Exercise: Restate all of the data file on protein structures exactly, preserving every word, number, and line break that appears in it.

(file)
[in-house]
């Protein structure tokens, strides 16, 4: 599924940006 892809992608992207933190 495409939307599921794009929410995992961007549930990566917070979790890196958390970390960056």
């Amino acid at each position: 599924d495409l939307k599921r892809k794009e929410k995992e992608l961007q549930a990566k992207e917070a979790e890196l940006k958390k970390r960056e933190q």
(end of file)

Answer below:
[in-house]
């Protein structure tokens, strides 16, 4: 599924940006 892809992608992207933190 495409939307599921794009929410995992961007549930990566917070979790890196958390970390960056």
């Amino acid at each position: 599924d495409l939307k599921r892809k794009e929410k995992e992608l961007q549930a990566k992207e917070a979790e890196l940006k958390k970390r960056e933190q």